The Four Basic Forms of Hung Gar
Gung Gee Fook Fu Kuen is the basis, probably created by Hung Hei, of the Hung Gar style and the oldest form which is complemented by three other forms called Fu Hok Seung Ying Kuen, Ng Ying Ng Hang Kuen and Tit Sin Kuen.
The first form mentioned is, according to Master Lam Sai Wing, that which compiles the teachings acquired in the temple by Abbot Chi Zin, by Hung Hei Kwun, and by Luk Ah-Choy, although its original title was Siulam Fook Fu Kuen (Siulam refers to the Shaolin temple, so due to the persecution of the Manchus it had to be replaced by Gung Gee).
The Fu Hok Seung Ying Kuen form, based on the style of the tiger and the crane, emphasizes the combination of the hard, strong and hard techniques derived from the tiger, and the soft, soft and subtle techniques derived from the crane. This form contains the basic techniques of Hung Gar, as well as what Lam Sai Wing called the ten unique hand techniques of Hung Gar. The long version of the form is composed of 108 steps while the old form is said to have been performed in only 36 movements.
The legend says that the original form was created by Hung Hei Kwun, mixing the tiger techniques acquired from Shaolin with the knowledge of the crane technique mastered by his wife. However, the form may have been derived from Abbot Chi Zi. Wong Fei Hung elaborated it, inspired by the tiger and the crane of Shaolin, in the positions and in the bridge hands of the style of Tit Kiu Saam (another of the ten tigers of Canton), as well as in the long-range techniques of the style of the Buddha.
Tit Sin Kuen
The most advanced and difficult form of Hung Gar is Tit Sin Kuen (iron wire) and works the internal aspect. It is a long-form that uses very short displacements. It was created around 1850 by Master Tit Kiu Saam, a practitioner of Shaolin and internal Taoist styles, mixing Hung Gar techniques with Chi Kung. Tit Shin Kuen stimulates health and hardens the forearms, being introduced to Hung Gar by Wong Fei Hung who learned it from Lam Fuk Sing, a disciple of Tit Kiu, for two years. This form was only transmitted to the best students and at the end of the learning of the rest of the style.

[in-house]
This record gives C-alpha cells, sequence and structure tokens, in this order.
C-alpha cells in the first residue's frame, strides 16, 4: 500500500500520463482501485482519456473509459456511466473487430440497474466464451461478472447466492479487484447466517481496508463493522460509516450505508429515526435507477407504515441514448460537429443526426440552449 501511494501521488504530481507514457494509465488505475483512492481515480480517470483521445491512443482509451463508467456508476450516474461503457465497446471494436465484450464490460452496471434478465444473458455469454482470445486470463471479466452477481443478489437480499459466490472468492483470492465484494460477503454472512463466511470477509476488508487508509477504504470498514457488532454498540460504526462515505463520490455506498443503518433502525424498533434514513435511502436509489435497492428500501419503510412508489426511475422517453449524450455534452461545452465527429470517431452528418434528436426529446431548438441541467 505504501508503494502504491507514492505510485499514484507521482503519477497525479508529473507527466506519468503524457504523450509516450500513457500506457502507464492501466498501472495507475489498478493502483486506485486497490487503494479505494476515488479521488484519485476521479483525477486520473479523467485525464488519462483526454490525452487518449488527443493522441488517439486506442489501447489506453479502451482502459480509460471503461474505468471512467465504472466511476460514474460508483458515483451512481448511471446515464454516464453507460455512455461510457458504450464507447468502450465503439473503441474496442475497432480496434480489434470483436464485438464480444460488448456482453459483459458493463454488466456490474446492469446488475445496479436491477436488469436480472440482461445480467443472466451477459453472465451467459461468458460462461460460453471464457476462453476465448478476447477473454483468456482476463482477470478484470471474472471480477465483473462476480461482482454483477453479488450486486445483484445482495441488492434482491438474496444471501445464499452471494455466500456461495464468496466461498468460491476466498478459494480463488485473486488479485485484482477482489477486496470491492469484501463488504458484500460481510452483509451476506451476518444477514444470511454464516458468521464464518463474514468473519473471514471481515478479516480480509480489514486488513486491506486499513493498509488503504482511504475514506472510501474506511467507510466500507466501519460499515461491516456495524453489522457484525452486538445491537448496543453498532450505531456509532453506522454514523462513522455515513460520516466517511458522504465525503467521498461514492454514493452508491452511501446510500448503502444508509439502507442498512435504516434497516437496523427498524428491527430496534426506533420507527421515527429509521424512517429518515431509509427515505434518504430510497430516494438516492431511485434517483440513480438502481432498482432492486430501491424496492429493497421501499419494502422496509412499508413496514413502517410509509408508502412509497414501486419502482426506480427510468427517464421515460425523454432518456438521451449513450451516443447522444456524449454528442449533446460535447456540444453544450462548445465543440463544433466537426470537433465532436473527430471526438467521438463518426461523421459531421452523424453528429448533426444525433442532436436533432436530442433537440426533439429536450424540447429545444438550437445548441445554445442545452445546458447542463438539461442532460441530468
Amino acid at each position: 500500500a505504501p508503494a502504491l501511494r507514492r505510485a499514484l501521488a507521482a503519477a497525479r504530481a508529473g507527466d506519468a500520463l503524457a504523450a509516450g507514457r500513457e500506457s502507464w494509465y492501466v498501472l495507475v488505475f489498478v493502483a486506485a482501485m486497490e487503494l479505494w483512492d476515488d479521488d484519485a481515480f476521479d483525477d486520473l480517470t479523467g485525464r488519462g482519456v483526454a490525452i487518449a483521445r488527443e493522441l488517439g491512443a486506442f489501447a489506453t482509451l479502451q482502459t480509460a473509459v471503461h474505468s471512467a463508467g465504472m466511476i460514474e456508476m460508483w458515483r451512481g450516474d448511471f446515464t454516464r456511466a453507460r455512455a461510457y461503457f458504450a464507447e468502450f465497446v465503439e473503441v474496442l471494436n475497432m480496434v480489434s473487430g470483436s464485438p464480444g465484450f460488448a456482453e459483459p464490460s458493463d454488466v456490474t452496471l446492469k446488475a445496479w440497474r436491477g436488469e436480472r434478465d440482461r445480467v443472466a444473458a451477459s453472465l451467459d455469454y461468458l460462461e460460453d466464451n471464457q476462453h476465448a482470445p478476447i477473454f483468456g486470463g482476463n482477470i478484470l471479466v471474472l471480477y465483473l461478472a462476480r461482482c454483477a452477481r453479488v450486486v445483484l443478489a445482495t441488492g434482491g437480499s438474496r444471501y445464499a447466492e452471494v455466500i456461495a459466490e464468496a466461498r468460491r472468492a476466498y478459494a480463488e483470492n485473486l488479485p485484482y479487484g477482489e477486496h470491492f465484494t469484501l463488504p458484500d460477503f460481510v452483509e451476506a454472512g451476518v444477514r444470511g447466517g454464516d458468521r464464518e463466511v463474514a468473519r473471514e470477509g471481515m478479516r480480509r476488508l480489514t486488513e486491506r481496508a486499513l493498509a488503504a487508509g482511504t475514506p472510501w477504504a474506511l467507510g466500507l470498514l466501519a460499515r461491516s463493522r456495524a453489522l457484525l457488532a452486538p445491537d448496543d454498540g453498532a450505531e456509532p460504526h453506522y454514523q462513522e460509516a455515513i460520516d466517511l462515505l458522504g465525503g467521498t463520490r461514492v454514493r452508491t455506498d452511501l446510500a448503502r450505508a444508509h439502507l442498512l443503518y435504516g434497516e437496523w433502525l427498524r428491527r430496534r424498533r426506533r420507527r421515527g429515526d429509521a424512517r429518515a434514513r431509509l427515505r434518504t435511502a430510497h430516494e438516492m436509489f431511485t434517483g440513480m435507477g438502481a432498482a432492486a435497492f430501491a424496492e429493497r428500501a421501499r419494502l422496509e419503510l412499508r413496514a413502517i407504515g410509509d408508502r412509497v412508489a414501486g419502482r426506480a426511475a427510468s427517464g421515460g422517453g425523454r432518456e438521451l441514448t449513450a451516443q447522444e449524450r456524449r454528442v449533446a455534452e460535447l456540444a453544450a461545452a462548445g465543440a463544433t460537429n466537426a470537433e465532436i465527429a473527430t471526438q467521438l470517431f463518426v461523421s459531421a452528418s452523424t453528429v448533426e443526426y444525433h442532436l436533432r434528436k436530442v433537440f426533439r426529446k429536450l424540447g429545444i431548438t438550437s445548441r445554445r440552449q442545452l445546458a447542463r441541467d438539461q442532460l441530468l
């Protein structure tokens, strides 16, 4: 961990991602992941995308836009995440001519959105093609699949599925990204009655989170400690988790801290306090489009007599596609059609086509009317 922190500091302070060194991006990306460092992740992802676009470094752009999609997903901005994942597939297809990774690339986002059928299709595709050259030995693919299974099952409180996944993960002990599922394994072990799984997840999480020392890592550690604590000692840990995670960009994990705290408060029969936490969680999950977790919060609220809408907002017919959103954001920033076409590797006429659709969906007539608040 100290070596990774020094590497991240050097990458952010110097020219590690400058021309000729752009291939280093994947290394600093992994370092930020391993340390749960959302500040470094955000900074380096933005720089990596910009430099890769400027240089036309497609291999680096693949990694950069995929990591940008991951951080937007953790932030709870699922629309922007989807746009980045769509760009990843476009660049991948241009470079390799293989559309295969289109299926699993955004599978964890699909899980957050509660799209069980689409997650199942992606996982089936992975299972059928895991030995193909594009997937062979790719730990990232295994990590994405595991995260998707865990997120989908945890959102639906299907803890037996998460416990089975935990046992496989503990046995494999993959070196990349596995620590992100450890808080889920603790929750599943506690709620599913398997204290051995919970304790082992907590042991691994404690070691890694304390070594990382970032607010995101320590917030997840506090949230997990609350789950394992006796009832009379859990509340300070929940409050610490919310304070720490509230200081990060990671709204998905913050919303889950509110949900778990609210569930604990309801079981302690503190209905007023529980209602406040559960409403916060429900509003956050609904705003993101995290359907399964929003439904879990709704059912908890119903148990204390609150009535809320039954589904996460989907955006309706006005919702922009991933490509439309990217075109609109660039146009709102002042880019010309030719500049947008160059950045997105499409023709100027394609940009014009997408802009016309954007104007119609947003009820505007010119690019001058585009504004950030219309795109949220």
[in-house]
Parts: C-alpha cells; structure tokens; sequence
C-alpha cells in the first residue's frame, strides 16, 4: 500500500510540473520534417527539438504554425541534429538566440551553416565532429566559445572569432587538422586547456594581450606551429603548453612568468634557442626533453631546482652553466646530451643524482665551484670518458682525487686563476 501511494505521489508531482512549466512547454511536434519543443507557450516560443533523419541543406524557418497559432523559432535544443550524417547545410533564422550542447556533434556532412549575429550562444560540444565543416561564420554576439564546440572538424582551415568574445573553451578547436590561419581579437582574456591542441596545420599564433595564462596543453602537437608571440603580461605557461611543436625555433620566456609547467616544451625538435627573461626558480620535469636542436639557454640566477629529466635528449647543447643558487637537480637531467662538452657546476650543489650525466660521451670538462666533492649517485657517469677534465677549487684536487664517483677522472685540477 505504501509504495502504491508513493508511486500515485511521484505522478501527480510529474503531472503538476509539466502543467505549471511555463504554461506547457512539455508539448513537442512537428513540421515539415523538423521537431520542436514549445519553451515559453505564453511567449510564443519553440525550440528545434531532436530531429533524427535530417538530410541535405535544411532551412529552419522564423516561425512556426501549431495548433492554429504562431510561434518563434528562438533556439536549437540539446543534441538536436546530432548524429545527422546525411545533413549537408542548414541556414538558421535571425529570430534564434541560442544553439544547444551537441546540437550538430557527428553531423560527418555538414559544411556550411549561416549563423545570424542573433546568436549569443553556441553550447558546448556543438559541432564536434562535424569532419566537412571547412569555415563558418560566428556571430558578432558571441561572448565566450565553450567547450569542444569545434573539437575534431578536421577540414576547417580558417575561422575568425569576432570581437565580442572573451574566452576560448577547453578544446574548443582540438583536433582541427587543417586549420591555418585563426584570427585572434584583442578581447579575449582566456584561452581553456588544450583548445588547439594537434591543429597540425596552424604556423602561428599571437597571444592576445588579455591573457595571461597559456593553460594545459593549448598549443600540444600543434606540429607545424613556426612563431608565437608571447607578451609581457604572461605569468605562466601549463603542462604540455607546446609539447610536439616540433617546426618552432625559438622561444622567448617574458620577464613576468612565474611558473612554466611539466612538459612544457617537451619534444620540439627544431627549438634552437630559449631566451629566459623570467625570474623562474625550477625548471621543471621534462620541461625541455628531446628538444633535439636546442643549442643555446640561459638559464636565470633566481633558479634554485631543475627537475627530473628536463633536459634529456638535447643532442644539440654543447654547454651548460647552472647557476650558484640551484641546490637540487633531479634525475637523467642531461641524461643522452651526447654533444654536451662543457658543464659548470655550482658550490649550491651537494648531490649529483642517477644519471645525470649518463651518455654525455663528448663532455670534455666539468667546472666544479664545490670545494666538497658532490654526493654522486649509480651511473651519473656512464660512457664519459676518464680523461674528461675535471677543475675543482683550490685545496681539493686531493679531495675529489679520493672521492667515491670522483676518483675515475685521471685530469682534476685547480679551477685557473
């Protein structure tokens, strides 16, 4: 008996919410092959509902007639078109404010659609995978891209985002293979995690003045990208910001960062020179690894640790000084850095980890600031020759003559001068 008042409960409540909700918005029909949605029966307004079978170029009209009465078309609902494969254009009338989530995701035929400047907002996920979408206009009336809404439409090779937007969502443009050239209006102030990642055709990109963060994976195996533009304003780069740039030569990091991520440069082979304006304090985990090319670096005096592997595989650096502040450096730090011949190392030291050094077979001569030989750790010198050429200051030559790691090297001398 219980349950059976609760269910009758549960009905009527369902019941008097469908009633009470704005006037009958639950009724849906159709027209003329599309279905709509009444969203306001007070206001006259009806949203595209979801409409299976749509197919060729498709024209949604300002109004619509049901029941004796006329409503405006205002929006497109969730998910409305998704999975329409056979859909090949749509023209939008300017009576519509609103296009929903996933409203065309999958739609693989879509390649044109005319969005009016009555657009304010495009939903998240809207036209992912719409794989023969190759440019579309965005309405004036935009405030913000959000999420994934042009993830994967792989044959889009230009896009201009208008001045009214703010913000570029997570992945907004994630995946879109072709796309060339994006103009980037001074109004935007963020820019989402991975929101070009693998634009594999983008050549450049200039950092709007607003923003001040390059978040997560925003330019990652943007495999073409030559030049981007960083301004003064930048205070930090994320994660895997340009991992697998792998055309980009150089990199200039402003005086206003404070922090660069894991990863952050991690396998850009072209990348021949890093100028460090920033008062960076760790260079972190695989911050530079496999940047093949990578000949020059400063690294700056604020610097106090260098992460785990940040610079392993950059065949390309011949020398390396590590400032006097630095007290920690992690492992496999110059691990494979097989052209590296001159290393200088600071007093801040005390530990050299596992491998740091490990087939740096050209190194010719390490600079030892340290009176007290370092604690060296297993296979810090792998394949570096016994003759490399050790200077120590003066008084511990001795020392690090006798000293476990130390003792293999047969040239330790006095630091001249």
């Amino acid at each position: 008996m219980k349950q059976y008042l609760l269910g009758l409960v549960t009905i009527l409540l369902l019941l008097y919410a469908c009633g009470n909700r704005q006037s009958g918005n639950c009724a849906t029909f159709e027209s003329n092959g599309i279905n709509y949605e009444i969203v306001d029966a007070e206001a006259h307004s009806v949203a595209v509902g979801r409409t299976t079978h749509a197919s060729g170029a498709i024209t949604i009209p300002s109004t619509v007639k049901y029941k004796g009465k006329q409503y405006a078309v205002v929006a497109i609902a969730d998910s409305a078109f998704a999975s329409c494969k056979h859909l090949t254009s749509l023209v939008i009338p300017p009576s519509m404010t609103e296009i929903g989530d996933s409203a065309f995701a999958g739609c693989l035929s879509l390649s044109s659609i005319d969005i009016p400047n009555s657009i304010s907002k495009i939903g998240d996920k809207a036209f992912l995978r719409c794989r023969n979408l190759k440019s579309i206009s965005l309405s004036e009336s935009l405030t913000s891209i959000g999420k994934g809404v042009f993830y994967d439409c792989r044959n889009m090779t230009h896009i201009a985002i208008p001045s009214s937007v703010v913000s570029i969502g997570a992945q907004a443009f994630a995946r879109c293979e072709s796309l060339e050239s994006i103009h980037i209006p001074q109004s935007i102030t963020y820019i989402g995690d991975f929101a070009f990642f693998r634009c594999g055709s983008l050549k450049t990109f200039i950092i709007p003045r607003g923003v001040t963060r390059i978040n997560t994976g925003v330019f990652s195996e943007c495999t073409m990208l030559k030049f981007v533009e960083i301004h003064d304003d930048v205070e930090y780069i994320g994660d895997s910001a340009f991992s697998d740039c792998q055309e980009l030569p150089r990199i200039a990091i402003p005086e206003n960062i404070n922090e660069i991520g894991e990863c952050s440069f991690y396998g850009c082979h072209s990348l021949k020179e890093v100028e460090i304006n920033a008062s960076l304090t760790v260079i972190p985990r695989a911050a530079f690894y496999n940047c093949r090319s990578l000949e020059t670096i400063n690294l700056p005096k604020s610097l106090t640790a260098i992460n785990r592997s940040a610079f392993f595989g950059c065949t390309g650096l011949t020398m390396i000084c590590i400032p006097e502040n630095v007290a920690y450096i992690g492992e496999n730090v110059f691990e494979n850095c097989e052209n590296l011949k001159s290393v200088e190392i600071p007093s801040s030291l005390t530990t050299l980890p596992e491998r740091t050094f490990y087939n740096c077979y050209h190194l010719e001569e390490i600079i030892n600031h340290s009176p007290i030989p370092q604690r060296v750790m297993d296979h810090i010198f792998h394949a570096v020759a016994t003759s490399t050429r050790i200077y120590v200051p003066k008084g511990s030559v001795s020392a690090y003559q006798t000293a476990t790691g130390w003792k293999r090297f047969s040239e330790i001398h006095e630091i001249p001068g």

It is executed by emphasizing the work of breathing and the release of different sounds associated with the different organs of the body and the different emotions. Its name, iron wire, refers to the hardness of the metal and the malleability of the wire, opposite and complementary aspects that are reflected in the form.
To train the forearms, different concepts of energy called the twelve principles and twelve bridge hands are worked on through isometric exercises of dynamic tension, although traditionally it was also practiced using weights on the wrists and forearms in the form of iron rings.
Ng Ying / Sap Ying Kuen
Sap Yin Kuen (fist of the ten forms or shape of the five animals and five elements) consists of techniques of the dragon, snake, tiger, crane, and leopard. The inner work is represented by the dragon, followed by the snake and the leopard and ends with the part of the tiger and the crane of the Fu Hok Seung Ying Kuen form. The five elements it represents are metal, wood, fire, water, and earth. It was created by Lam Sai Wing from the Ng Ying Kuen form created by Wong Fei Hung.
The practice of Hung Gar favors the general strengthening of the student since the main axis of its strategy goes through intensive training of prolonged permanence in the postures and in the exercises of isometric breathing, very present in all the forms of the system. The practice of low and solid postures allows the student to generate great power in the strikes from the legs and hips. The dynamic tension, associated with the isometric exercises, strengthens the arms and favors the manifestation of “Internal Power”.